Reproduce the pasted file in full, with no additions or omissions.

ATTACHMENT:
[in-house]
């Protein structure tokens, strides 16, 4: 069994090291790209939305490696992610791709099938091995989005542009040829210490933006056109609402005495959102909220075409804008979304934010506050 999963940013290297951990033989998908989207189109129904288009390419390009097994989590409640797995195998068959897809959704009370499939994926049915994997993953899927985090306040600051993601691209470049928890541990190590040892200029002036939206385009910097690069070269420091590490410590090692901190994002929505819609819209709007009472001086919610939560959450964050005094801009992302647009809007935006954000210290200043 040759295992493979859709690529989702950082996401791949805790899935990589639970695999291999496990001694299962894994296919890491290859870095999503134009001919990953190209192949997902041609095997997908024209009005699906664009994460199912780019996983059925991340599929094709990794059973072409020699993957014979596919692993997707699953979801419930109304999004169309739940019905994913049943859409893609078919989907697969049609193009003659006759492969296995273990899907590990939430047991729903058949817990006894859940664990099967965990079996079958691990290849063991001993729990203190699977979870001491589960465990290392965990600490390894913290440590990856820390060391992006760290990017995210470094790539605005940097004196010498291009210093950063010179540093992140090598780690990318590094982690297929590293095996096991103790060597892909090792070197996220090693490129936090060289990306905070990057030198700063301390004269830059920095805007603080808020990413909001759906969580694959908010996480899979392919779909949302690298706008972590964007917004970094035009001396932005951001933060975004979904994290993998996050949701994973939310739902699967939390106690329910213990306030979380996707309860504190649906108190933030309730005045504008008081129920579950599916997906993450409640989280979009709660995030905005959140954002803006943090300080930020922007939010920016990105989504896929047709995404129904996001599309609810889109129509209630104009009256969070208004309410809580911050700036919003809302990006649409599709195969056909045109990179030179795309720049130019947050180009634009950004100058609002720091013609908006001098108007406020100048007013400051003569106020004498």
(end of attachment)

[in-house]
């Protein structure tokens, strides 16, 4: 069994090291790209939305490696992610791709099938091995989005542009040829210490933006056109609402005495959102909220075409804008979304934010506050 999963940013290297951990033989998908989207189109129904288009390419390009097994989590409640797995195998068959897809959704009370499939994926049915994997993953899927985090306040600051993601691209470049928890541990190590040892200029002036939206385009910097690069070269420091590490410590090692901190994002929505819609819209709007009472001086919610939560959450964050005094801009992302647009809007935006954000210290200043 040759295992493979859709690529989702950082996401791949805790899935990589639970695999291999496990001694299962894994296919890491290859870095999503134009001919990953190209192949997902041609095997997908024209009005699906664009994460199912780019996983059925991340599929094709990794059973072409020699993957014979596919692993997707699953979801419930109304999004169309739940019905994913049943859409893609078919989907697969049609193009003659006759492969296995273990899907590990939430047991729903058949817990006894859940664990099967965990079996079958691990290849063991001993729990203190699977979870001491589960465990290392965990600490390894913290440590990856820390060391992006760290990017995210470094790539605005940097004196010498291009210093950063010179540093992140090598780690990318590094982690297929590293095996096991103790060597892909090792070197996220090693490129936090060289990306905070990057030198700063301390004269830059920095805007603080808020990413909001759906969580694959908010996480899979392919779909949302690298706008972590964007917004970094035009001396932005951001933060975004979904994290993998996050949701994973939310739902699967939390106690329910213990306030979380996707309860504190649906108190933030309730005045504008008081129920579950599916997906993450409640989280979009709660995030905005959140954002803006943090300080930020922007939010920016990105989504896929047709995404129904996001599309609810889109129509209630104009009256969070208004309410809580911050700036919003809302990006649409599709195969056909045109990179030179795309720049130019947050180009634009950004100058609002720091013609908006001098108007406020100048007013400051003569106020004498």